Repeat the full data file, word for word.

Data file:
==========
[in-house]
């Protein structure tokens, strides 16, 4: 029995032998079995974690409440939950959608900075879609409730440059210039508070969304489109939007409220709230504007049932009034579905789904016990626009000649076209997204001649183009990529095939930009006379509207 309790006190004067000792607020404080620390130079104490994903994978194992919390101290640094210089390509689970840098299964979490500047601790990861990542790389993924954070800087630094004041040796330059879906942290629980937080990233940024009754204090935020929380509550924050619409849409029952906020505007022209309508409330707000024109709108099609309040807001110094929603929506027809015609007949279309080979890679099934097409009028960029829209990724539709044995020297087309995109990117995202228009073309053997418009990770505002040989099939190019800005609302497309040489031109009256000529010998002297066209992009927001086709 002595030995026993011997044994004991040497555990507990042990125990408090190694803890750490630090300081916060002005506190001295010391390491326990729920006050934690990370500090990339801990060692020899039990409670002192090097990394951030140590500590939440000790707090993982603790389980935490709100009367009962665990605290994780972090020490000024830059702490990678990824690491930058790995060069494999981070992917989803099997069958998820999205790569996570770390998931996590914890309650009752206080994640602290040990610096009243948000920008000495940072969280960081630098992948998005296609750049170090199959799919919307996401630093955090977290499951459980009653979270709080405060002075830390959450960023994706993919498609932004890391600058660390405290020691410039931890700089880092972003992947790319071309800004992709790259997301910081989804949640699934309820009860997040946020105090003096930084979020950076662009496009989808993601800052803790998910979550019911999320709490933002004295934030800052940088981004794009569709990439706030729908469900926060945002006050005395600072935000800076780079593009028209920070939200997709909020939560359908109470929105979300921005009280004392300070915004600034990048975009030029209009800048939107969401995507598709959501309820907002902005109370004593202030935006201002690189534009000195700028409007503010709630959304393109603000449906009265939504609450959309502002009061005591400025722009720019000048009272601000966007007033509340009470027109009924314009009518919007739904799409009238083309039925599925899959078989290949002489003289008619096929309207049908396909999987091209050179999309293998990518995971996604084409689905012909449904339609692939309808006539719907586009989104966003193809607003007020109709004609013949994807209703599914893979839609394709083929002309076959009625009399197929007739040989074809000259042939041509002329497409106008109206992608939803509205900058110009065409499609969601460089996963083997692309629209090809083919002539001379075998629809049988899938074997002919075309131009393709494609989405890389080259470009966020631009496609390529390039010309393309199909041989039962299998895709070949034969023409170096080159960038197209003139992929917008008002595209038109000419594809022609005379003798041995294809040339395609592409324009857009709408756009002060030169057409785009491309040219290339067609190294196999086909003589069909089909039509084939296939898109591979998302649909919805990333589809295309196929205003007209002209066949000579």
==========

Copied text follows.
[in-house]
């Protein structure tokens, strides 16, 4: 029995032998079995974690409440939950959608900075879609409730440059210039508070969304489109939007409220709230504007049932009034579905789904016990626009000649076209997204001649183009990529095939930009006379509207 309790006190004067000792607020404080620390130079104490994903994978194992919390101290640094210089390509689970840098299964979490500047601790990861990542790389993924954070800087630094004041040796330059879906942290629980937080990233940024009754204090935020929380509550924050619409849409029952906020505007022209309508409330707000024109709108099609309040807001110094929603929506027809015609007949279309080979890679099934097409009028960029829209990724539709044995020297087309995109990117995202228009073309053997418009990770505002040989099939190019800005609302497309040489031109009256000529010998002297066209992009927001086709 002595030995026993011997044994004991040497555990507990042990125990408090190694803890750490630090300081916060002005506190001295010391390491326990729920006050934690990370500090990339801990060692020899039990409670002192090097990394951030140590500590939440000790707090993982603790389980935490709100009367009962665990605290994780972090020490000024830059702490990678990824690491930058790995060069494999981070992917989803099997069958998820999205790569996570770390998931996590914890309650009752206080994640602290040990610096009243948000920008000495940072969280960081630098992948998005296609750049170090199959799919919307996401630093955090977290499951459980009653979270709080405060002075830390959450960023994706993919498609932004890391600058660390405290020691410039931890700089880092972003992947790319071309800004992709790259997301910081989804949640699934309820009860997040946020105090003096930084979020950076662009496009989808993601800052803790998910979550019911999320709490933002004295934030800052940088981004794009569709990439706030729908469900926060945002006050005395600072935000800076780079593009028209920070939200997709909020939560359908109470929105979300921005009280004392300070915004600034990048975009030029209009800048939107969401995507598709959501309820907002902005109370004593202030935006201002690189534009000195700028409007503010709630959304393109603000449906009265939504609450959309502002009061005591400025722009720019000048009272601000966007007033509340009470027109009924314009009518919007739904799409009238083309039925599925899959078989290949002489003289008619096929309207049908396909999987091209050179999309293998990518995971996604084409689905012909449904339609692939309808006539719907586009989104966003193809607003007020109709004609013949994807209703599914893979839609394709083929002309076959009625009399197929007739040989074809000259042939041509002329497409106008109206992608939803509205900058110009065409499609969601460089996963083997692309629209090809083919002539001379075998629809049988899938074997002919075309131009393709494609989405890389080259470009966020631009496609390529390039010309393309199909041989039962299998895709070949034969023409170096080159960038197209003139992929917008008002595209038109000419594809022609005379003798041995294809040339395609592409324009857009709408756009002060030169057409785009491309040219290339067609190294196999086909003589069909089909039509084939296939898109591979998302649909919805990333589809295309196929205003007209002209066949000579």